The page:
Early detection key to cervical cancer cure

The number of cervical cancer patients in the Sultanate is high in comparison with other countries and it is the time women take precautions against this fatal disease, according to doctors.
According to the data from the Non-Communicable Diseases Department at the Ministry of Health (MoH), cervical cancer incidence rates have been on the rise in Oman while breast cancer still remains predominant among women.
Cervical cancer comprises about 3 per cent of cancer cases. In one year the average number of cases recorded at the Royal Hospital is 32.
Dr Thuraia Rashid al Rawahi, senior consultant and gynecological oncologist at the Royal Hospital, said that women between the age brackets of 25 and 65 are prone to cervical cancer and early detection is crucial.
“A good percentage of cervical cancer cases can be avoided if early diagnosis is done and it’s very easy to treat at the initial stage itself,” she said. “Routine cervical screening at least every 3 years is key to tackle the issue.”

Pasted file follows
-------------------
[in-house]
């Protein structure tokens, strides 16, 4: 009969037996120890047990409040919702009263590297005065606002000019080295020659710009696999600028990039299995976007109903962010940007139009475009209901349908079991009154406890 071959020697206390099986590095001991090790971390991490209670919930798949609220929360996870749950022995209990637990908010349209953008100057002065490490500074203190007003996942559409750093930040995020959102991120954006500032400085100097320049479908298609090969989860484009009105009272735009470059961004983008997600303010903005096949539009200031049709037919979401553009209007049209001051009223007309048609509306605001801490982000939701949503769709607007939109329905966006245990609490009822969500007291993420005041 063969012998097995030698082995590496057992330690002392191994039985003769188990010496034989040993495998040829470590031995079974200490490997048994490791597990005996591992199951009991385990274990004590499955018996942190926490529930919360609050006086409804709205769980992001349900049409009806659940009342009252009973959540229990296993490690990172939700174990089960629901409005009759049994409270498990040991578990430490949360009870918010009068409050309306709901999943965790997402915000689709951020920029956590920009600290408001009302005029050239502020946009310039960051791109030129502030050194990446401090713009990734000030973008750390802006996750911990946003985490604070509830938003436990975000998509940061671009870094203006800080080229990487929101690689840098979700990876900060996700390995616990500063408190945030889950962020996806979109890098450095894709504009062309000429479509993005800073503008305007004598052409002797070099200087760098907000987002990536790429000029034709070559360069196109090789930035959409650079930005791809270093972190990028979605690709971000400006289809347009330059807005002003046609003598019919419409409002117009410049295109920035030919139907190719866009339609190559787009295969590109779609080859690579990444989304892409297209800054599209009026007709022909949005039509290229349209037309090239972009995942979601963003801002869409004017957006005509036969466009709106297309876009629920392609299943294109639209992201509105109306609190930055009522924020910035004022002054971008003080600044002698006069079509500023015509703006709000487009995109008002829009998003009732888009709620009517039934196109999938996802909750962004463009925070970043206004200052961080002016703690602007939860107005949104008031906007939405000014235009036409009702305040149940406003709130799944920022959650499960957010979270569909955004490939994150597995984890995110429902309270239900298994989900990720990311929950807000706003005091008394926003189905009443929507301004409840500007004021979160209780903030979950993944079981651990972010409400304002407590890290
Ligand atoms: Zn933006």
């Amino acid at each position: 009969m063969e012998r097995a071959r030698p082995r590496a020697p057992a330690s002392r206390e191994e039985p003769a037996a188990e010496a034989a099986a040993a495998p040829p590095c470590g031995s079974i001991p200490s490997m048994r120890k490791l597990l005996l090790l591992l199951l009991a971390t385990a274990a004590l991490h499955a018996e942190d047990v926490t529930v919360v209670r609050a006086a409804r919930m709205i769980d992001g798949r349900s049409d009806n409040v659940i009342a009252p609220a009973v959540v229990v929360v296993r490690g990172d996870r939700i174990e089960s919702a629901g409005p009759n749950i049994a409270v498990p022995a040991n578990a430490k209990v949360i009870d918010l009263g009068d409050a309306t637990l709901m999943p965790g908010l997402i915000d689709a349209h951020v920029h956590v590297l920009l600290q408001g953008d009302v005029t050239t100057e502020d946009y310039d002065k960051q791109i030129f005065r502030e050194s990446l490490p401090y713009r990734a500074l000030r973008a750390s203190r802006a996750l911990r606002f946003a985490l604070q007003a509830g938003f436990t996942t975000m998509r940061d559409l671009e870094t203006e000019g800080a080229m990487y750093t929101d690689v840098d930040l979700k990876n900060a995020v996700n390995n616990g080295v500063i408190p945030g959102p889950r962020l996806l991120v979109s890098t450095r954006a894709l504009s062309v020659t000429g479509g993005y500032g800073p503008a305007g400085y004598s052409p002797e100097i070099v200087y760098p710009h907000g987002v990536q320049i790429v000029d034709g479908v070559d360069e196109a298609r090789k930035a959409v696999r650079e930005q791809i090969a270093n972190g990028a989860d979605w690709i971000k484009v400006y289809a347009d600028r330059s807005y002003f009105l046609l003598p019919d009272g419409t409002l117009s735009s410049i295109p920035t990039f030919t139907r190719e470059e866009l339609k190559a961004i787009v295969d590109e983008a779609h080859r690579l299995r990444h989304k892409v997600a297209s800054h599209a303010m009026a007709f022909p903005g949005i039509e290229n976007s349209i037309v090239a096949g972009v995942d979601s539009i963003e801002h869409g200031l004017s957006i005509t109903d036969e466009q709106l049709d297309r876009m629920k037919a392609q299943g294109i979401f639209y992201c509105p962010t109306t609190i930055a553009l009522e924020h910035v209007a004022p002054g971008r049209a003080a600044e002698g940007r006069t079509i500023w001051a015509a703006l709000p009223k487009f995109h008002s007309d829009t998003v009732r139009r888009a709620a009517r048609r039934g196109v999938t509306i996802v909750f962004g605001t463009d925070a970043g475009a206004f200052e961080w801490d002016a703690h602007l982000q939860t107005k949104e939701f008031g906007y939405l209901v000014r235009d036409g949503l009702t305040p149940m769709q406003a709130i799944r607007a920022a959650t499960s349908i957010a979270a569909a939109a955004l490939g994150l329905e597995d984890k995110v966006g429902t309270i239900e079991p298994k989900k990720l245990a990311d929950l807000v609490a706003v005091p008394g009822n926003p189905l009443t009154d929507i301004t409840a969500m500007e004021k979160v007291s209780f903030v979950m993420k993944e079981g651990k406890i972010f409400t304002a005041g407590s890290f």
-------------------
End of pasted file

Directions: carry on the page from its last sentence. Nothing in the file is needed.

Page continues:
Additionally, any woman above 32 needs must take a pap smear test and make sure she is free from this deadly disease.
“Women should opt for regular tests against HPV (Human Papilloma Virus) which is the primary prevention of cervical cancer. The secondary prevention is through screening such as regular PAP smear tests,” said Dr Mizun Tufail al Rahman, senior Consultant and family physician at the Ministry of Health.
“Cervical cancer is a type of cancer that occurs in the cells of the cervix which is the lower part of the uterus,” said Dr Raaji Narayanankutty.
Oman has a population of 1.06 million of women aged 15 years and older who are at risk of developing cervical cancer. Cervical cancer ranks the third most frequent cancer among women in Oman and the third most frequent cancer among women between 15 and 44 years of age.
“In Western Asia, the region where Oman belongs to, about 2.5 per cent of women in the general population are estimated to harbour cervical HPV-16/18 infection at a given time, and 72.4 per cent of invasive cervical cancers are attributed to HPVs,” said Dr Dilip Singhvi, internal medicine specialist.
“Timely screening and vaccines can help prevent the development of cervical cancer,” Dr Singhvi said.
“But vaccination has its own side effects,” said Dr Thuraia. “Early diagnosis is the best way out to tackle the menace of cervical cancer,” Dr Mizun said.
To spread awareness among women against cervical cancer, the UNFPA Arab States Regional Office and other partners are organising a regional Forum on Cervical Cancer in January 2021.